About the project

“IHL in action: Respect for the law on the battlefield” is a collection of real case-studies documenting compliance with international humanitarian law (IHL) in modern warfare. Based on publicly available information, these cases have been assessed by academics as demonstrating respect for IHL.

The project has been conducted by four IHL clinics: Emory University School of Law, Leiden University, Interdisciplinary Center Herzliya and Roma Tre University. All cases have undergone independent peer review. The database is hosted by the International Committee of the Red Cross (ICRC) with a view to encourage the reporting, collection and promotion of instances of respect for IHL. The cases shall not be construed as reflecting the views of the ICRC.

By gathering examples of “IHL success stories” into this database, the authors aim to recall that the reality of armed conflict is more nuanced than what is generally reported in the media and by NGOs. Despite numerous violations of the law, compliant behaviour shows that existing rules are adequate and can significantly reduce human suffering. The project hopes to foster a change in the way we talk about, teach and research IHL. The cases reproduced should not be seen as ignoring the suffering of victims of armed conflicts, both by attacks which do not violate IHL and by violations of IHL, committed by the same party whose respect is mentioned in the cases reproduced. 

The case-studies can be searched by country – on a clickable map – or by topics (conduct of hostilities; protection of persons and objects; combatants and POWs; implementation mechanisms). Each case study begins with a summary of the situation and a selection of public and official documents on IHL. This is followed by a discussion section, which raises thought-provoking questions on the case at hand. The cases are intended to encourage practice-oriented thinking on the ongoing relevance of IHL in contemporary conflicts and identify elements, both legal and non-legal, that foster respect for the rules of war in armed conflicts.

As the project is ongoing and aims for a growing number of “success stories”, the ICRC calls for more cases to be submitted to enrich the database.

Collaborating Partners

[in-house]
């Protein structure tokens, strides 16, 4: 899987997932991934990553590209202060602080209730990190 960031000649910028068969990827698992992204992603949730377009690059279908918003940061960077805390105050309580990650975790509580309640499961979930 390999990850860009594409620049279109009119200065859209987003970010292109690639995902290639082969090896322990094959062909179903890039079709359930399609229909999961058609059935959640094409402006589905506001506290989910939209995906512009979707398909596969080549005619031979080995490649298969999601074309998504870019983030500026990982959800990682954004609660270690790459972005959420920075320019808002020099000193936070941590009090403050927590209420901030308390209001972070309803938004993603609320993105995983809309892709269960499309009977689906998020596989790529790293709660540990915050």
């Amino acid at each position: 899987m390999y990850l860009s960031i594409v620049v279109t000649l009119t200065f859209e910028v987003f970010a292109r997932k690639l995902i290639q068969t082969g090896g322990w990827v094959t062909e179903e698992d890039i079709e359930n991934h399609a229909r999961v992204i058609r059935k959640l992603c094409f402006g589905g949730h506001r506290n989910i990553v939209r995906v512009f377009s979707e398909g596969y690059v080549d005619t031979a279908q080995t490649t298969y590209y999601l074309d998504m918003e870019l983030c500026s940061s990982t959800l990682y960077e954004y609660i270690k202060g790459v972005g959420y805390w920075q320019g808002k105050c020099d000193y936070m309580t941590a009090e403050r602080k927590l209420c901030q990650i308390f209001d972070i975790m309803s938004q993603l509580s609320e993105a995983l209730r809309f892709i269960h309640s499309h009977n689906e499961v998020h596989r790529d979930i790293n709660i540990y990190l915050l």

• IDC University
  • Leiden University
  • Roma Tre University


The aim of this database is solely to encourage practice-oriented thinking on compliance with international humanitarian law (IHL) and the elements that underpin it, by providing a selection of documents and resources on past and current practice in this domain. The opinions expressed in the cases included on this website are not to be taken as those of the ICRC or of the authors. No description of facts in any document reproduced on this website can be construed as the opinion of the ICRC or of the authors. Where cases illustrate examples of respect for IHL, under no circumstances must this be perceived as minimizing any violations that may have occurred in the same conflict situations. Neither can it be perceived as legitimizing the behaviour of any belligerents. Several cases demonstrate how behaviour changed over time and therefore also refer to the violations that precipitated the need for such change. Their inclusion is not to be taken as an endorsement of any past violations; they are reproduced merely to show how practice can evolve over time and that respect for and violations of IHL often occur in the same context. While utmost care has been taken to cross-reference sources to ensure their accuracy, it is often difficult to obtain undisputed confirmation of instances in which IHL has been observed correctly. This is largely because such instances are not as widely reported as those in which the law is violated. Similarly, some conflict situations generate more interest – from the media, NGOs, legal and academic circles, etc. – than others, and this is necessarily reflected in the distribution of cases included in the database. While it may seem unequal, rest assured that the authors did everything possible to ensure fair representation of contexts and conflict parties. In selecting cases, the authors also chose to reproduce documents that illustrate or discuss legal and non-legal elements that may contribute to respect for IHL. All reproduced documents are either the official English version, where one exists, or a version translated into English by the ICRC.